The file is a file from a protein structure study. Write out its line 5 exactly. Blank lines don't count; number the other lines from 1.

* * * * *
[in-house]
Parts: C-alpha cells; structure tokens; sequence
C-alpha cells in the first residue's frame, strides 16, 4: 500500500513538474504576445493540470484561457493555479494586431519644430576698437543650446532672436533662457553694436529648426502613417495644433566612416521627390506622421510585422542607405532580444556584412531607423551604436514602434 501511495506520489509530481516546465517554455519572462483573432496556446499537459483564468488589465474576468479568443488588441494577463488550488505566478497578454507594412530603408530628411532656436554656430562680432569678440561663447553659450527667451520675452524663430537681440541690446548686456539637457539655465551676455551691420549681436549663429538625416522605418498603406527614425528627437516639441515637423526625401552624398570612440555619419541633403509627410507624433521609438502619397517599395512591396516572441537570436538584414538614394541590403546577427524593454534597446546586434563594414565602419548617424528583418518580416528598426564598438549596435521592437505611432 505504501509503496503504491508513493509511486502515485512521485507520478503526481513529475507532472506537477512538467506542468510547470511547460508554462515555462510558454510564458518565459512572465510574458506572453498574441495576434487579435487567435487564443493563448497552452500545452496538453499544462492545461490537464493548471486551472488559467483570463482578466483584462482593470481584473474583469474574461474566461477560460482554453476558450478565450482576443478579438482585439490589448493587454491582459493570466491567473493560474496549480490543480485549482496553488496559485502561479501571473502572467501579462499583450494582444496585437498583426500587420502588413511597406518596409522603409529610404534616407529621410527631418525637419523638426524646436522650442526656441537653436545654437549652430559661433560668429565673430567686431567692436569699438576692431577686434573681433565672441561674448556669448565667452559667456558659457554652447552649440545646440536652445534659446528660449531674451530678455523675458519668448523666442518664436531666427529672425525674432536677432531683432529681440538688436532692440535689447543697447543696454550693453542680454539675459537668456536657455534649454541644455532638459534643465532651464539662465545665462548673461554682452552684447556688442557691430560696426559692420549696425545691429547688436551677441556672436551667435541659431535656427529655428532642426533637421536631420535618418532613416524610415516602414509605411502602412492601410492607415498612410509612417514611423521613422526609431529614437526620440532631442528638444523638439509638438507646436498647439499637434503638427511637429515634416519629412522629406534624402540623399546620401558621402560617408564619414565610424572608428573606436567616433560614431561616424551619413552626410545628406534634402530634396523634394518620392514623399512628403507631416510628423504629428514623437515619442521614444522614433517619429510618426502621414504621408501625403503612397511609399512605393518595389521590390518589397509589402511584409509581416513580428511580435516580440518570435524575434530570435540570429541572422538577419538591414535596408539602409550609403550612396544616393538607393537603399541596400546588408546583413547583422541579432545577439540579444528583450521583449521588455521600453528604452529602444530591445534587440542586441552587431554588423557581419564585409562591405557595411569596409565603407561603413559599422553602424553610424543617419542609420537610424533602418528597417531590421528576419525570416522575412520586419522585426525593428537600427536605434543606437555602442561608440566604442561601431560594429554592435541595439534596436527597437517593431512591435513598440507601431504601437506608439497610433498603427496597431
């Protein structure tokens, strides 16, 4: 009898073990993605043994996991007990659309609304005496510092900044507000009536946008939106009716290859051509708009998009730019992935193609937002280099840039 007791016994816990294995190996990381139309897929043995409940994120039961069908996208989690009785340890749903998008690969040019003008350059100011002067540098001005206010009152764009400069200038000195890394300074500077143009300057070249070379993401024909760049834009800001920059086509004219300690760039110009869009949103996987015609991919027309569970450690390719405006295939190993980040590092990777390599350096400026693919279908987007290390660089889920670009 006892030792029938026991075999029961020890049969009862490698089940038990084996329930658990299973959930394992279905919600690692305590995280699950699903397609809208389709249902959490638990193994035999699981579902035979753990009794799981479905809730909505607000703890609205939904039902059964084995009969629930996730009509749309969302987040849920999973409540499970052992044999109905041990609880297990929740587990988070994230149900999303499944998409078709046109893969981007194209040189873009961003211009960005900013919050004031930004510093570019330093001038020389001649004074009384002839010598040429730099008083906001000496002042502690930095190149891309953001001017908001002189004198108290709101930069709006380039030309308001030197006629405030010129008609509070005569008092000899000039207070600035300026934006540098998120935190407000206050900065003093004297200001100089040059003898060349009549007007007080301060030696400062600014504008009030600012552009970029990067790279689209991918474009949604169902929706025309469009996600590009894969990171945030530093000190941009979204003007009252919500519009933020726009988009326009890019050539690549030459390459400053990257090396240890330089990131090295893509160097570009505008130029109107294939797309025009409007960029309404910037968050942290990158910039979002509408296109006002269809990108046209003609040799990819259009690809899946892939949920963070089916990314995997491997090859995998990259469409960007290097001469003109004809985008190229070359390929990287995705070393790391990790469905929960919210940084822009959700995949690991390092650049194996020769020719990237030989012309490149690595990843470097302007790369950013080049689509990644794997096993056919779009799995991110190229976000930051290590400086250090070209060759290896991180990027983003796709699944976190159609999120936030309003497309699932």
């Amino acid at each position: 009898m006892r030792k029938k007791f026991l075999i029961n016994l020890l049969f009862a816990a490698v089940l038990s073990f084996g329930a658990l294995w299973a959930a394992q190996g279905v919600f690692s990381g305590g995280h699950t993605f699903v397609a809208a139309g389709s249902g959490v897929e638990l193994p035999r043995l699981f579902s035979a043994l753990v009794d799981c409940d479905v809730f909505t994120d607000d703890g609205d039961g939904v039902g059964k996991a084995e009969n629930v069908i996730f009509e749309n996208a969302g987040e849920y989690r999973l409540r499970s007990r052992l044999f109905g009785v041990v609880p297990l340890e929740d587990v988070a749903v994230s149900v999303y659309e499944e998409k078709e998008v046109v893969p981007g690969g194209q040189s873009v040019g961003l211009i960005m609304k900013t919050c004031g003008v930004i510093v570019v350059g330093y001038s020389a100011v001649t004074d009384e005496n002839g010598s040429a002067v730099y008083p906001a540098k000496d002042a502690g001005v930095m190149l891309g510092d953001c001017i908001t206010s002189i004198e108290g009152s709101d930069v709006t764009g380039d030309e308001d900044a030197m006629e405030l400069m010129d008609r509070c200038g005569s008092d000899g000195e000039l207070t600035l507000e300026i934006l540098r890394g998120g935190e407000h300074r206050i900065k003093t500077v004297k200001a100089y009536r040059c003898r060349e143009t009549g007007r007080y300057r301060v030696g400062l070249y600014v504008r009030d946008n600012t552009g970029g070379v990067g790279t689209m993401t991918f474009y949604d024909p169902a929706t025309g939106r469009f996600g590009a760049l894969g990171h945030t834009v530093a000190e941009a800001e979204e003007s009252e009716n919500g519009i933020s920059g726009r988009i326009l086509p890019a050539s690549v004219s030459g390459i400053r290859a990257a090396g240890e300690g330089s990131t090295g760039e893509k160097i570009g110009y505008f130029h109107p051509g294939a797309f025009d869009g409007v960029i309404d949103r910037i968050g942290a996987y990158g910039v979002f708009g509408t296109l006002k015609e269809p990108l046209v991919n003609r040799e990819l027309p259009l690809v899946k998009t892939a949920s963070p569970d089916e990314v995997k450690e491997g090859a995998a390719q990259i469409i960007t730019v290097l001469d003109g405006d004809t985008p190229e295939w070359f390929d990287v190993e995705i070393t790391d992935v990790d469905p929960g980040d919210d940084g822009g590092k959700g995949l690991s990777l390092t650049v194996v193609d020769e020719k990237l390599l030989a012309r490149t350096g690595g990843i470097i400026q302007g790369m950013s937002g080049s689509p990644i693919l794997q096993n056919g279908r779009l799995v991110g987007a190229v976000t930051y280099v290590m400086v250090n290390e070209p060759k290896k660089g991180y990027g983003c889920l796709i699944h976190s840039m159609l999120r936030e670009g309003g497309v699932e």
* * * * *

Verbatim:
């Amino acid at each position: 009898m006892r030792k029938k007791f026991l075999i029961n016994l020890l049969f009862a816990a490698v089940l038990s073990f084996g329930a658990l294995w299973a959930a394992q190996g279905v919600f690692s990381g305590g995280h699950t993605f699903v397609a809208a139309g389709s249902g959490v897929e638990l193994p035999r043995l699981f579902s035979a043994l753990v009794d799981c409940d479905v809730f909505t994120d607000d703890g609205d039961g939904v039902g059964k996991a084995e009969n629930v069908i996730f009509e749309n996208a969302g987040e849920y989690r999973l409540r499970s007990r052992l044999f109905g009785v041990v609880p297990l340890e929740d587990v988070a749903v994230s149900v999303y659309e499944e998409k078709e998008v046109v893969p981007g690969g194209q040189s873009v040019g961003l211009i960005m609304k900013t919050c004031g003008v930004i510093v570019v350059g330093y001038s020389a100011v001649t004074d009384e005496n002839g010598s040429a002067v730099y008083p906001a540098k000496d002042a502690g001005v930095m190149l891309g510092d953001c001017i908001t206010s002189i004198e108290g009152s709101d930069v709006t764009g380039d030309e308001d900044a030197m006629e405030l400069m010129d008609r509070c200038g005569s008092d000899g000195e000039l207070t600035l507000e300026i934006l540098r890394g998120g935190e407000h300074r206050i900065k003093t500077v004297k200001a100089y009536r040059c003898r060349e143009t009549g007007r007080y300057r301060v030696g400062l070249y600014v504008r009030d946008n600012t552009g970029g070379v990067g790279t689209m993401t991918f474009y949604d024909p169902a929706t025309g939106r469009f996600g590009a760049l894969g990171h945030t834009v530093a000190e941009a800001e979204e003007s009252e009716n919500g519009i933020s920059g726009r988009i326009l086509p890019a050539s690549v004219s030459g390459i400053r290859a990257a090396g240890e300690g330089s990131t090295g760039e893509k160097i570009g110009y505008f130029h109107p051509g294939a797309f025009d869009g409007v960029i309404d949103r910037i968050g942290a996987y990158g910039v979002f708009g509408t296109l006002k015609e269809p990108l046209v991919n003609r040799e990819l027309p259009l690809v899946k998009t892939a949920s963070p569970d089916e990314v995997k450690e491997g090859a995998a390719q990259i469409i960007t730019v290097l001469d003109g405006d004809t985008p190229e295939w070359f390929d990287v190993e995705i070393t790391d992935v990790d469905p929960g980040d919210d940084g822009g590092k959700g995949l690991s990777l390092t650049v194996v193609d020769e020719k990237l390599l030989a012309r490149t350096g690595g990843i470097i400026q302007g790369m950013s937002g080049s689509p990644i693919l794997q096993n056919g279908r779009l799995v991110g987007a190229v976000t930051y280099v290590m400086v250090n290390e070209p060759k290896k660089g991180y990027g983003c889920l796709i699944h976190s840039m159609l999120r936030e670009g309003g497309v699932e």